By Kieran Guilbert
LONDON, Jan 24 (Thomson Reuters Foundation) - Despite a star cast, strong reviews and awards, a gritty movie about human trafficking bombed at the Indian box office and its director said sex slavery was a taboo too far for the public.
"Love Sonia" tells the true story of a girl who is trafficked from rural India into the global sex trade, and stars Freida Pinto and Demi Moore.
The movie had proved tough to fund but opened in India in September after snaring awards on the global festival circuit.
"India was not ready for a movie like this," director Tabrez Noorani said after the British premiere late on Wednesday night.
Despite the big names and critical acclaim, it tanked in Noorani's home country, where audiences are more routinely fed a Bollywood diet of romance, song and dance.
"A movie like this would never normally get a big release in India - but it opened in 350 screens due to the star-studded cast," he said in a panel discussion after the London screening.
"It didn't do well at the box office," Noorani said, a rare admission in an industry long on hype.
The film has grossed about 16.5 million rupees (177,000 pounds) in India, according to the website "Box Office India".
Actress Richa Chadha said she hoped the poor box office showing would not deter filmmakers in India from being as bold.
"It might be used ... by producers as a reason not to make such serious films but focus instead on Bollywood hits," she said. "But it got amazing reviews, it's a conversation starter."
Noorani joined U.S.-based anti-trafficking groups on brothel raids to research the film, seeing first hand the existence of millions of Indian girls and women trapped in the sex trade.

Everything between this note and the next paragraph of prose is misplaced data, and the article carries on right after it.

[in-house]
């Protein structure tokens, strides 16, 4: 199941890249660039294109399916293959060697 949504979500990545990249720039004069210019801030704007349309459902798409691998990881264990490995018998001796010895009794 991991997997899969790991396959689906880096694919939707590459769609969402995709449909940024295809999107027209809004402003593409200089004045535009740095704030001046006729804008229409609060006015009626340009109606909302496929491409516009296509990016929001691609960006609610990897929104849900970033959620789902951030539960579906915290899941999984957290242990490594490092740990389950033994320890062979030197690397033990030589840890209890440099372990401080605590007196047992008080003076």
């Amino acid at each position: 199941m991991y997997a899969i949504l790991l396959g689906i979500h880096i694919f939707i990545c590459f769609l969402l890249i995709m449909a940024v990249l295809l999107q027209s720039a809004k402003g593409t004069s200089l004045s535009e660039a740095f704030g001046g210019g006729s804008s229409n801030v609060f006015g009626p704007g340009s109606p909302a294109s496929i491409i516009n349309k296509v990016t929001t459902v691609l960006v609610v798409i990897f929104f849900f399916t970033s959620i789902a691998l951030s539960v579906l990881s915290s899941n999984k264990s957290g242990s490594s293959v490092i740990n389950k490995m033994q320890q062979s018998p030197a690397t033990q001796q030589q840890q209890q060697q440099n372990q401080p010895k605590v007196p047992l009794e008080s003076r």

India is home to at least 8 million slaves, according to the Global Slavery Index by the Walk Free Foundation - which puts the global figure of people trapped in slavery at 40.3 million.
Government figures show India recorded more than 8,000 human trafficking cases in 2016, up a fifth from the previous year. However, human rights activists say many cases are unreported.
Many victims come from rural areas and are lured with offers of jobs in cities. Instead they are forced to work in brick kilns or farms, enslaved in homes as maids, or sold to brothels.
Pinto, who appeared in the Academy Award-winning "Slumdog Millionaire", said that starring in "Love Sonia" had not been a gamble despite sensitivities surrounding trafficking in India.
"No film that exposes truth and suffering is a risk ... especially when it is done sensitively and with knowledge," Pinto told the Thomson Reuters Foundation after the screening.
"This film focuses on a subject matter that needs to be talked about – both in India and beyond." (Reporting by Kieran Guilbert, Editing by Lyndsay Griffiths. Please credit the Thomson Reuters Foundation, the charitable arm of Thomson Reuters, that covers humanitarian news, women's and LGBT+ rights, human trafficking, property rights, and climate change. Visit http://news.trust.org)
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